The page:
Moses strains against her, trying to force his leg back to the table. The muscles of his hamstring look like coaxial cables. Carreiro prevents any movement. "Relax," she says after a few moments. Then she moves the leg to a new, higher position. "Hold," she says.

"When she has him hold a position," says Yoshino, "she is getting the muscle her hand is on to relax. When she senses that it has, she tells him to pull, flexing the muscle and relaxing its antagonist."

The session is 20 minutes of straining, static embraces. Moses' face is impassive. Carreiro's is absorbed as she feels for the proper relaxation, then tense as she resists him.

When Carreiro is finished, Moses works furiously on computerized quadriceps and hamstring machines, takes another icy soak and receives a penetrating massage. "Go deep," says Yoshino to the therapist. "If you feel bone, don't worry about it."

"I cry here some days," says Moses. It is well after noon. He has been at his discipline for five hours. And he'll run again in late afternoon. The temptation for the observer is to seek an equation here, a balance. Moses' regimen is so consuming that whatever he stands to gain by it must be compelling. But hasn't Moses outrun the mathematics of sacrifice and reward? Every conceivable reward has been his, and none will evaporate if he stops running. He will still be respected and loved and wealthy.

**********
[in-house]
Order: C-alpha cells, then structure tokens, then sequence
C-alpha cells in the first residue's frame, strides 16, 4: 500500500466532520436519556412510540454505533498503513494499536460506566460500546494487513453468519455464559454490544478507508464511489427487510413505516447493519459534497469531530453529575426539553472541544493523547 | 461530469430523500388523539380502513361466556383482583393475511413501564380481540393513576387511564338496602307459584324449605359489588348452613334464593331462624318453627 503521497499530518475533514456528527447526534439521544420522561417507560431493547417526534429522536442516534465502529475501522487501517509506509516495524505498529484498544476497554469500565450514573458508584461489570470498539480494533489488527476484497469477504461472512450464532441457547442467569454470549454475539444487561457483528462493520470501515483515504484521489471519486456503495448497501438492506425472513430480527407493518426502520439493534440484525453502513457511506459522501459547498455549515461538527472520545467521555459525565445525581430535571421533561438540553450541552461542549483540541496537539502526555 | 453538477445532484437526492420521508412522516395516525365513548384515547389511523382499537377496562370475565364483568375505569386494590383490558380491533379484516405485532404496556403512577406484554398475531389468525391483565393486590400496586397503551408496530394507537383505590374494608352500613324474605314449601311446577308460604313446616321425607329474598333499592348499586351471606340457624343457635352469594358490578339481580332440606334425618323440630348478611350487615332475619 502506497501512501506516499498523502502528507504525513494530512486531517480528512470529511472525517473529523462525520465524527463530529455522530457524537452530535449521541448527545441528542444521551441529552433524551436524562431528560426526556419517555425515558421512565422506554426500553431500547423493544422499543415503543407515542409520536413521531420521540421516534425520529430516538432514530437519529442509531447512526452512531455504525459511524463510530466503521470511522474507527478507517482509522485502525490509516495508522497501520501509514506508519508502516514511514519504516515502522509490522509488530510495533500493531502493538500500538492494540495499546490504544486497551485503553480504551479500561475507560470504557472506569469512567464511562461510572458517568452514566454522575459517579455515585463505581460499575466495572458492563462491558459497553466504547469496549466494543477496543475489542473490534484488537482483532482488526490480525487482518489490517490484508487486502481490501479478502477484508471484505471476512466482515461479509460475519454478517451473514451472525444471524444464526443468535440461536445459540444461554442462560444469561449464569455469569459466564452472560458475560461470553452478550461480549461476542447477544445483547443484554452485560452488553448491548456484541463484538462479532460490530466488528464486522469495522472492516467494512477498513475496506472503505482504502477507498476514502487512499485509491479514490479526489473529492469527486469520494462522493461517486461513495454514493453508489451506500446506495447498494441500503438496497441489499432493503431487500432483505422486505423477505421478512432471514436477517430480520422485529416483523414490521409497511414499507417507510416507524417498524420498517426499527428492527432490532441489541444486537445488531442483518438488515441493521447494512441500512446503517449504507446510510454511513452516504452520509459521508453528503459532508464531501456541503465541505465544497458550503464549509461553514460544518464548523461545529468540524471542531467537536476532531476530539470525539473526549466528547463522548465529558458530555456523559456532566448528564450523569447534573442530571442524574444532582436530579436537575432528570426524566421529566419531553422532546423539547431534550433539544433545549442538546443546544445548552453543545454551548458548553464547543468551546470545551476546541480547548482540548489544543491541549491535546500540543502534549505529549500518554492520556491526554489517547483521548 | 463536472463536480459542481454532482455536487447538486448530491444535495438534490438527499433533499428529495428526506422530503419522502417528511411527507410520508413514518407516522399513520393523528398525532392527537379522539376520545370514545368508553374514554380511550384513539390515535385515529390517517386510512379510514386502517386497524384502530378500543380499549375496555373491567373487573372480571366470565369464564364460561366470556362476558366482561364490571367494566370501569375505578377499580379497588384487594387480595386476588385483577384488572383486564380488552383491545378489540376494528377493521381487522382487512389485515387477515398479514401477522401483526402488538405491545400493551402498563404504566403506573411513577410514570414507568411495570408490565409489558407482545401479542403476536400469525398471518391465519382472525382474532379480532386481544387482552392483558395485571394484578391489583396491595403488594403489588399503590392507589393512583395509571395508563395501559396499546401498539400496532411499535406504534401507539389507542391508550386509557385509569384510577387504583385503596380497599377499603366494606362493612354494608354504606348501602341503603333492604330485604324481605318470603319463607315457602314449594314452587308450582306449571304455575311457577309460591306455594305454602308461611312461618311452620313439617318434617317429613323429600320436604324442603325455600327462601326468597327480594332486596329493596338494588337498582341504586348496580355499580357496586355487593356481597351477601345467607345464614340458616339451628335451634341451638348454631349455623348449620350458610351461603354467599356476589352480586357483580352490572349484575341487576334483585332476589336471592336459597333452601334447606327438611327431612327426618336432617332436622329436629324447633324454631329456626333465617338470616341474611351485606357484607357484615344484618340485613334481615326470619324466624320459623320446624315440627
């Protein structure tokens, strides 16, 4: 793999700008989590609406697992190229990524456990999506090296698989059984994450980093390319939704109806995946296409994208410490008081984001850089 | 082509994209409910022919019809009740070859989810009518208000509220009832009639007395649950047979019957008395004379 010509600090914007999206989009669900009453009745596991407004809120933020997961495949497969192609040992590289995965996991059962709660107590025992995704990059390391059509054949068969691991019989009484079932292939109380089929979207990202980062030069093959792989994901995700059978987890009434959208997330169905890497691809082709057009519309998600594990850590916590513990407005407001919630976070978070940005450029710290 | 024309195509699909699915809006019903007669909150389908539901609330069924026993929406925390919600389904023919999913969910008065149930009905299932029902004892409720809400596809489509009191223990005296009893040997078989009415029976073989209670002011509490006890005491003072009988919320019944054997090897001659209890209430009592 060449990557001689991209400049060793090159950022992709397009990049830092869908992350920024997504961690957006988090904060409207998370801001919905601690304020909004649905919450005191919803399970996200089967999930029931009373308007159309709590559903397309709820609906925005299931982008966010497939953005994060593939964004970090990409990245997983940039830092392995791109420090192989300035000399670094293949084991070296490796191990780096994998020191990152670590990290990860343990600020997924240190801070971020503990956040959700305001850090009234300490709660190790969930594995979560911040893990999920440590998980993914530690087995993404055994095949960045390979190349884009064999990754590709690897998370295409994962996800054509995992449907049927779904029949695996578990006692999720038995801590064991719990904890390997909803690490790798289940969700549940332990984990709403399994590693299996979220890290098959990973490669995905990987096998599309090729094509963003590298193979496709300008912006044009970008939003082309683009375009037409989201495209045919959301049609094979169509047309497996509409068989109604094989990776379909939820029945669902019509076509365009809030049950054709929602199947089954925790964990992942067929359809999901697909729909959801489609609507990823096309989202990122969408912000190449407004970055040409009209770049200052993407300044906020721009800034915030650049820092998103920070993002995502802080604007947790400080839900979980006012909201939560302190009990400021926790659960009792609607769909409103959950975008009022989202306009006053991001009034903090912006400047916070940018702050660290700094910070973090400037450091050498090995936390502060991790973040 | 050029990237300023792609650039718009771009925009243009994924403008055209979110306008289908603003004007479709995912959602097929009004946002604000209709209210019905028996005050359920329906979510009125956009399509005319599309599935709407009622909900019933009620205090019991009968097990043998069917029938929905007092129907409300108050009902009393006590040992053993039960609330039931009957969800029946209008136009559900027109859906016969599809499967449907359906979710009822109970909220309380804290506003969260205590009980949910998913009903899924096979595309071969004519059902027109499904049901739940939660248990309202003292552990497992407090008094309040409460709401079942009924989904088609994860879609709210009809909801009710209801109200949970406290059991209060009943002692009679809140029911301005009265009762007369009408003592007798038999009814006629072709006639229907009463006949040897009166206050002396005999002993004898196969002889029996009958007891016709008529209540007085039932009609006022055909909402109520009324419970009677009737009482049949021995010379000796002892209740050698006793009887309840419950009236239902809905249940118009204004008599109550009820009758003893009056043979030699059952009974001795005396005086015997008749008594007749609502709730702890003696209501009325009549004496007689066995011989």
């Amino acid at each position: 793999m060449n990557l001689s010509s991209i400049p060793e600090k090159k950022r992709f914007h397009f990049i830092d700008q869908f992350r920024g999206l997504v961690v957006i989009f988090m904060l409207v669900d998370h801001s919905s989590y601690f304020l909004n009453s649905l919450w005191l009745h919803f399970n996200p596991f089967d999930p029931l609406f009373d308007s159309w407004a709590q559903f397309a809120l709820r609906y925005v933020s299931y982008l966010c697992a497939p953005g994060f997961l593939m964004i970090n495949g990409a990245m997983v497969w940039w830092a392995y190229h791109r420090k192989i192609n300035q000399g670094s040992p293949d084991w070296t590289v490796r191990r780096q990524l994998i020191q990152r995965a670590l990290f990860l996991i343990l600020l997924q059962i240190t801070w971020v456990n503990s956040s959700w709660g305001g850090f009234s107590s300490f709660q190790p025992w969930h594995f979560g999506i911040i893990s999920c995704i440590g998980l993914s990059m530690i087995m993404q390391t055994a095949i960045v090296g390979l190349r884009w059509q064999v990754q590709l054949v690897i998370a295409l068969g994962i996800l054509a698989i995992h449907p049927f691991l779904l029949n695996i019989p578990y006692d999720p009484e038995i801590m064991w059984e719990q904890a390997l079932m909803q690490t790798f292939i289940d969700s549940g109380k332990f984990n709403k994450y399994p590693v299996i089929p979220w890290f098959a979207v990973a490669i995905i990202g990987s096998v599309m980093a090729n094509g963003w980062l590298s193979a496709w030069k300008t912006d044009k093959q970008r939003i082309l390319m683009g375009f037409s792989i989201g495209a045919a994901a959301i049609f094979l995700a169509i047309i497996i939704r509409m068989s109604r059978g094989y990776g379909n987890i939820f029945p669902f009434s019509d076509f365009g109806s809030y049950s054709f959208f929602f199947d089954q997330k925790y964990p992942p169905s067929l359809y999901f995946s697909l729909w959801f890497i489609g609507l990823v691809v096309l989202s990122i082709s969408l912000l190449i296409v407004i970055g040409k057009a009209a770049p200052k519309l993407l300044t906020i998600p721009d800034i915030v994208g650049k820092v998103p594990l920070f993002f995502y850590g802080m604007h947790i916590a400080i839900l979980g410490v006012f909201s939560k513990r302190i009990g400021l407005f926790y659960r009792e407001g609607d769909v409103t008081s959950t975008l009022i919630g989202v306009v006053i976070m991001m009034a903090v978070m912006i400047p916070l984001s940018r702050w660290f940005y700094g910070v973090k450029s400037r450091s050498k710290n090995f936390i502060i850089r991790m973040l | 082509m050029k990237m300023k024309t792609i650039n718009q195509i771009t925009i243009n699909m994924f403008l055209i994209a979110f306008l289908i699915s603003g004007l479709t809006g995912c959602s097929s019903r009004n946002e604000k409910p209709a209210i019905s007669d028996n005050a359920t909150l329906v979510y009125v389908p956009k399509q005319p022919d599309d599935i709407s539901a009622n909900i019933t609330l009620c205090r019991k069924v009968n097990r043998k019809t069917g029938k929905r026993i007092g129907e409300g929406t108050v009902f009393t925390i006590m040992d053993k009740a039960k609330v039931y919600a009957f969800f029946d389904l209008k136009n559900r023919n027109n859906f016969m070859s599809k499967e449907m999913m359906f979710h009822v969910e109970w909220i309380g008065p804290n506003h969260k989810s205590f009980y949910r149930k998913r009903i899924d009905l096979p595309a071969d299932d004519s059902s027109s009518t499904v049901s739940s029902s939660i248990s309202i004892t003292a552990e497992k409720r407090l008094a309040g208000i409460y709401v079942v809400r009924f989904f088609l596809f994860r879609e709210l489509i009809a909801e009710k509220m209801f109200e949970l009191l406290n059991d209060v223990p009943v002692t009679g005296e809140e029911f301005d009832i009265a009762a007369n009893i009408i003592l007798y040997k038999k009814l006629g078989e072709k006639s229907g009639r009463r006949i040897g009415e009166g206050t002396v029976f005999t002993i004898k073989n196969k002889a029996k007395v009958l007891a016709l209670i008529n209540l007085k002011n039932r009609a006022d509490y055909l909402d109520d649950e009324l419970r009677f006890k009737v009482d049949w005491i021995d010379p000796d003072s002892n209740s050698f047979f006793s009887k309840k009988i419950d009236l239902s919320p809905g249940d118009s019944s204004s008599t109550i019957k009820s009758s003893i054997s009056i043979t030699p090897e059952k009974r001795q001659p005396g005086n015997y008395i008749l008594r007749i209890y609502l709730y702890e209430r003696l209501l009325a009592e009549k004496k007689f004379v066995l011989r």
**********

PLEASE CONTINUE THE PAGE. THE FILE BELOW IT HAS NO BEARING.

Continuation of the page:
He has even outrun history. A loss or two couldn't mar this, the most dominant career of any runner ever. He admits to that. Yet still he goes on. "This is my life," he says simply. Being an athlete, in all its essential suffering, is better than not being one.

And where he once seemed absorbed in prolonging his streak, he now pleads for some perspective. The streak is unquestionably important to him because it measures his faithfulness to his gifts. "But I worry about it less than I did in '83-84," he says. "It seems such an artificially concocted, hyped thing. I think the streak makes it harder on the pursuers. They have to do something they've never done before."

And don't think they don't know it. "The pressure is going to be on the guys trying to knock the king off the hill," says Iowa State's Danny Harris, the two-time NCAA champion and silver medalist behind Moses in L.A.

Moses plans now to run in the TAC Championships to be held in Eugene, Ore., from June 19 to 21. "What I think he'll do before that," says André Phillips, last year's TAC champion, "is sneak off somewhere quietly, and get in a tune-up race without Danny or me. Man, I'd really like to find out where that is, and call and have them reserve me a lane."